amen brother, let yje procedure take it's due process, and in the end tress will be back.

Since: May 29, 2009
Posted on: June 9, 2011 7:42 pm

Terrelle Pryor's lawyer threatens legal action

If the glove doesn't fit -- You must acquit.

Everyone needs to get off Pryor's ass -- Obviously the NCAA, ESPN, every major news outlet, all sports writers, former players, former coaches, former friends are all just jealous of OSU and Pryor.

In the end -- we will find out OSU is clean as a whistle and all this was just a witch hunt.  LONG LIVE JIM TRESSEL!!!!!!!

Since: Jan 25, 2007
Posted on: June 9, 2011 7:30 pm

Terrelle Pryor's lawyer threatens legal action

so who drove the boat and went and forced pryor to leave pennsylvania and go to ohio? so is tressell the slave master? slavery? when i think of slavery i see a bunch of humans being taken from their homeland. did they force him with a gun? i remember seeing him all smiles when he announced he was going to ohio st. whats next the NAACP? the excuses never end......

"odds are being from NY your either Italian, jewish, a PR  etc etc...   Throwing around the word nig makes you feel better about your own short comings?"

wow you sound like a typical racist ohio fan. you sound like one of the slave masters. so your the type of person that answers stupidity with your own case of stupidity. ohio st fans never seem to amaze me. WOW!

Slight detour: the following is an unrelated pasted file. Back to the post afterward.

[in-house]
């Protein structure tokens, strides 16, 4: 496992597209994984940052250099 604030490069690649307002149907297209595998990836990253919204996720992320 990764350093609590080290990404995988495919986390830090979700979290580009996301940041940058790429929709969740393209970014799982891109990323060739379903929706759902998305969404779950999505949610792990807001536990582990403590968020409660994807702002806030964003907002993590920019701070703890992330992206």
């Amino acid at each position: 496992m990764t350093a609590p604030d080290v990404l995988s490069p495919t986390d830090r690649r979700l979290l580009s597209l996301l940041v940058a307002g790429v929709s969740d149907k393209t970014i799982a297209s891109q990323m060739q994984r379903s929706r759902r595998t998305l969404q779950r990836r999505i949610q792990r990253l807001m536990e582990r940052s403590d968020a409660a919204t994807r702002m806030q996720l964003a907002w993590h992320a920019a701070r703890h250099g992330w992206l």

"At least spell stupid right "stupod""

thats funny you are spell checking him but........

you wrote....

"I work as a saleman and the reason you let a guy take a car for the weekend"

saleman? whats a saleman? sounds like you are the stupid one. well we all know you didnt go to ohio st. being a car saleman and all.....well maybe you did.....did you have clarretts tutor? or are you just a walmart whos a huge fan BUT didnt attend the college, so you dont care about the long as the team wins...fawk the college part of it.

"I would be looking at the fact that Pryor will buy a lot of cars in his lifetime "

thats a fact? working at walmart wont allow him to buy alot of cars. stop making excuses for him.

Since: Feb 14, 2008
Posted on: June 9, 2011 7:19 pm

Terrelle Pryor's lawyer threatens legal action

Tell that to the students who get full rides because of grades.  What do you think pays for those academic free rides?  You got it.  Big time college athletics.